If there’s good news, it’s that the effectiveness of any type of this scareware will quickly decline once motorists become aware of the avenue of attack.
Consumer vehicles may not be the primary target for these directed attacks, however. Commercial businesses and government agencies could find themselves on the receiving end of targeted attacks that take out an entire fleet of vehicles.
“Fleets and infrastructure act as a multiplier,” Lee said. “For example, if the average individual would pay $20 to regain control of their vehicle, imagine what a car-rental organization would pay–especially when they consider the cost for their loss of business and reputation. For well-organized attackers, this may end up being a numbers game, which may be similar to credit card theft and sale.”
What Auto Execs Can Learn from Aviation
Nearly three-quarters of vehicles sold this year will have a telematics system, according to Colin Bird, senior analyst of automotive technology at IHS Markit, and the likelihood of attacks will increase as more vehicles become more connected. At the same time, vehicle defenses haven’t yet caught up to the potential problems.
“There is no firewall between the telematics and data buses,” Bird said. “Right now, we’ve seen how hackers can take control by accessing the software ports, but they can also use RFID connections and soon it will be through the unprotected telematic systems. Right now, only certain OEMs are being proactive and are starting to install firewalls, but again, most cars have no security in place.”
“For well-organized attackers, this may end up being
a numbers game, which may be similar to credit-card
theft and sale.” – Tony Lee, FireEye
In catching up, the automotive industry may take a cue from other sectors in the transportation industry. Travel-technology provider SITA released its 2016 Airline Passenger IT Trends Survey, which found that 91 percent of airlines plan to invest in cyber security. This came after hackers infiltrated U.S. air-traffic-control systems last year, which grounded planes and put the detailed travel records of millions of people at risk.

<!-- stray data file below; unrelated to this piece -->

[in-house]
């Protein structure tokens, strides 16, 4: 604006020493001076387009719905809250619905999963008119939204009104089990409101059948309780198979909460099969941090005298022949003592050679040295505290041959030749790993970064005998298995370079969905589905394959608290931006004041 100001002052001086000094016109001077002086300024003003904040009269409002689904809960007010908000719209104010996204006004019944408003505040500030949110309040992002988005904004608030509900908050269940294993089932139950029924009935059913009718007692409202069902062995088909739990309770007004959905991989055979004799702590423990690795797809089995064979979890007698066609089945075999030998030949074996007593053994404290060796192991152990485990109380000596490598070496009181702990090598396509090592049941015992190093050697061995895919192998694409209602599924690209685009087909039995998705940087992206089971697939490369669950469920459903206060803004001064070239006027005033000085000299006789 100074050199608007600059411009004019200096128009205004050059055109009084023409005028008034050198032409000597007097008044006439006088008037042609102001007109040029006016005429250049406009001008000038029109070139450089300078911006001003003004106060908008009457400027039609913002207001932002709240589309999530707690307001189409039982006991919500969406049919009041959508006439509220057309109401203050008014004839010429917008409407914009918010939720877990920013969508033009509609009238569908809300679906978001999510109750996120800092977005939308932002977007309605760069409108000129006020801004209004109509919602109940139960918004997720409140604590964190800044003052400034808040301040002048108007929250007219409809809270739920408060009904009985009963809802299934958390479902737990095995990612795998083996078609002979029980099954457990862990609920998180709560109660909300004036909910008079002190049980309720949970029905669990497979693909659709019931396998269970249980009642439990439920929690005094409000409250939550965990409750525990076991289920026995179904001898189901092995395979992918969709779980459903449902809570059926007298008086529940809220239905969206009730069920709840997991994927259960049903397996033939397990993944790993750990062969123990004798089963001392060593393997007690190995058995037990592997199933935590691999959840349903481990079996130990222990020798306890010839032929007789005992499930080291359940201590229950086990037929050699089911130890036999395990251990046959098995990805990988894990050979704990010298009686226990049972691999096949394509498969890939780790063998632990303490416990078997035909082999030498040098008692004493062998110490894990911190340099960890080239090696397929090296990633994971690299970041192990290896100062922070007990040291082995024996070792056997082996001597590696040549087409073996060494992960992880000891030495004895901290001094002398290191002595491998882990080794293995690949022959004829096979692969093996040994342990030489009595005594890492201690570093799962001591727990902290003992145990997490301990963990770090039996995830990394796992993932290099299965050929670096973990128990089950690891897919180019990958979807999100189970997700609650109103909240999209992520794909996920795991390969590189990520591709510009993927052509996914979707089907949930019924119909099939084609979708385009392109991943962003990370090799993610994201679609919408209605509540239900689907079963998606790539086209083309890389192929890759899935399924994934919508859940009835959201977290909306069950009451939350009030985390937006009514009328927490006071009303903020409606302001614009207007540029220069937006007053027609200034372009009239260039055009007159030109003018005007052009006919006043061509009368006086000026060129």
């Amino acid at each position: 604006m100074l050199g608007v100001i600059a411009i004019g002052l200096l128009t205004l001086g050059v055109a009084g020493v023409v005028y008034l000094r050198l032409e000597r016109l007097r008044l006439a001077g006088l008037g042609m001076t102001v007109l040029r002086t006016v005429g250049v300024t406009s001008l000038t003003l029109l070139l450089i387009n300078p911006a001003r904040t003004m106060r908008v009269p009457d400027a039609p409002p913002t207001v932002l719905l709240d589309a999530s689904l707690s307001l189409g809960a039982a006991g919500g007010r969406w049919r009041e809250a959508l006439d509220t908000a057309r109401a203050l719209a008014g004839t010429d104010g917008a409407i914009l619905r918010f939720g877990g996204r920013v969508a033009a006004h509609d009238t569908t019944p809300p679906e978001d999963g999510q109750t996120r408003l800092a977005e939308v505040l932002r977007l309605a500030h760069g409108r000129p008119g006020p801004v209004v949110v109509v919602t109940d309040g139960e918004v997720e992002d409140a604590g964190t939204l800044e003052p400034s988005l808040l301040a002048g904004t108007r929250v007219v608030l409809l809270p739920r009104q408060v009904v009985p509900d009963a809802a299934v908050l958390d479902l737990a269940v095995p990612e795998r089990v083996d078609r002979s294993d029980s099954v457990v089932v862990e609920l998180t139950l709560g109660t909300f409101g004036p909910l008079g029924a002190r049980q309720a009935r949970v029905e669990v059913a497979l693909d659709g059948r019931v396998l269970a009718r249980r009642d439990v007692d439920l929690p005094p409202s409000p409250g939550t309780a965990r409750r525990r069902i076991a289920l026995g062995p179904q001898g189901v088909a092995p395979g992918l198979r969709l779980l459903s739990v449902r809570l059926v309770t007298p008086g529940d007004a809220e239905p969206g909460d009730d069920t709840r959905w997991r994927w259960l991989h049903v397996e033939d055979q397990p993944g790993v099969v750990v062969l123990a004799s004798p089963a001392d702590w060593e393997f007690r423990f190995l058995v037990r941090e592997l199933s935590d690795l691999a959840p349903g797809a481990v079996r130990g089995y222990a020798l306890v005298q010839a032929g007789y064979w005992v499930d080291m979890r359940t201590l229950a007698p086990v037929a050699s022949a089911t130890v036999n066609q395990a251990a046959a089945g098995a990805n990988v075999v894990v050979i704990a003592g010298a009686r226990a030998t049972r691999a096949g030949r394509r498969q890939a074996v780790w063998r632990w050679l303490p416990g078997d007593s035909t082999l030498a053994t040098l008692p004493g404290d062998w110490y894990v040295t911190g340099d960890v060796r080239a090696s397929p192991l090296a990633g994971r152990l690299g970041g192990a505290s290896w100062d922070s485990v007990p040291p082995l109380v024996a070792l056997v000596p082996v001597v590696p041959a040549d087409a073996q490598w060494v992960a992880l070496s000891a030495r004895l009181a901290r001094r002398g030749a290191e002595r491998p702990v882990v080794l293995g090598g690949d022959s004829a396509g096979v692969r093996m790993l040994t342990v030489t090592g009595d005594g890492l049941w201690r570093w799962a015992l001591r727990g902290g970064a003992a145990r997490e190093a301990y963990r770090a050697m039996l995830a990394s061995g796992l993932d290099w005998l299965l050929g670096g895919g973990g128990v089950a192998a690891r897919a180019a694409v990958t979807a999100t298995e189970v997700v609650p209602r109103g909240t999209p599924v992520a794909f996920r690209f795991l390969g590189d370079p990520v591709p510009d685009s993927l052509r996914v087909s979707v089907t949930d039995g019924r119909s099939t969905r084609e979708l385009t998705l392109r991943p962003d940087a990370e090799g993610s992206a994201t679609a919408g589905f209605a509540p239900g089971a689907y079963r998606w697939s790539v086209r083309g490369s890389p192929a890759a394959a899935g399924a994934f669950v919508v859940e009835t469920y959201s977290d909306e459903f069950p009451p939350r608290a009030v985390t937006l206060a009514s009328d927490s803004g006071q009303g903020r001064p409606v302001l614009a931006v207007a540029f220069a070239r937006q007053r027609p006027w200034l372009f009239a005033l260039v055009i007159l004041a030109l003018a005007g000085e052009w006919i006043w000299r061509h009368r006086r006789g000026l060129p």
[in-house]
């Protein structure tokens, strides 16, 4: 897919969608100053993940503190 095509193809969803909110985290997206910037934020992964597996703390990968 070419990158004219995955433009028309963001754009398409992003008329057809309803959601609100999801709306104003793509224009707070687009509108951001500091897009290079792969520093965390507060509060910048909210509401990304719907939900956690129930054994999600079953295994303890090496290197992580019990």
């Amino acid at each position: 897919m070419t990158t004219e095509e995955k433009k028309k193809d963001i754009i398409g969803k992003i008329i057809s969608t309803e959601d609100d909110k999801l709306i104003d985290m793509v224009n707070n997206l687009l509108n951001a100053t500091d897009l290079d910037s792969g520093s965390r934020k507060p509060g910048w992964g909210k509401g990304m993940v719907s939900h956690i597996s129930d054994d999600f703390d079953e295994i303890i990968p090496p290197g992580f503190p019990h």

In September, a FAA advisory body recommended that cyber security measures be taken to ensure that airline systems, as well as aircraft, can’t be hacked. This included calls for future industry-wide standards that would affect everything from aircraft design to flight operations to maintenance practices.
The auto industry will have to follow a similar plan, especially since there are already so many aftermarket products that run on proprietary software. Those efforts are underway; the automotive Information Sharing and Analysis Center (Auto-ISAC), a voluntary group of automakers and key suppliers focused on emerging cyber threats, started up in January.
But in the automotive world, the threats may be more complex. Today, a car can have upward of 30 million lines of code, meaning there are increasing opportunities for someone to do the wrong thing.
If there’s some solace, it’s that OEMs are using numerous operating systems, which limits the potential for hackers to target systems that are widely adopted. But that’s not as important as another factor, says Lee.
“Operating-system versions will most likely not limit attackers as much as a lack of reliable remote connectivity,” he said. “If exploitation of the vehicle requires physical access, the damage will be more limited than that of a remote exploit. But we do not believe the threat is overstated.”
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The DOJ’s Carlin, speaking at the inaugural Billington Global Cybersecurity Summit in July, was blunter.
“Think of the terrible, tragic incident in Nice, where [attackers] used a heavy truck, and we know people are experimenting with autonomous heavy trucks, and it shouldn’t take too much imagination,” he said. “We know terrorists want to kill through experimental and splashy ways. They want to drive trucks into civilians, and it’s not too much to think they can hack a car and do the same thing.”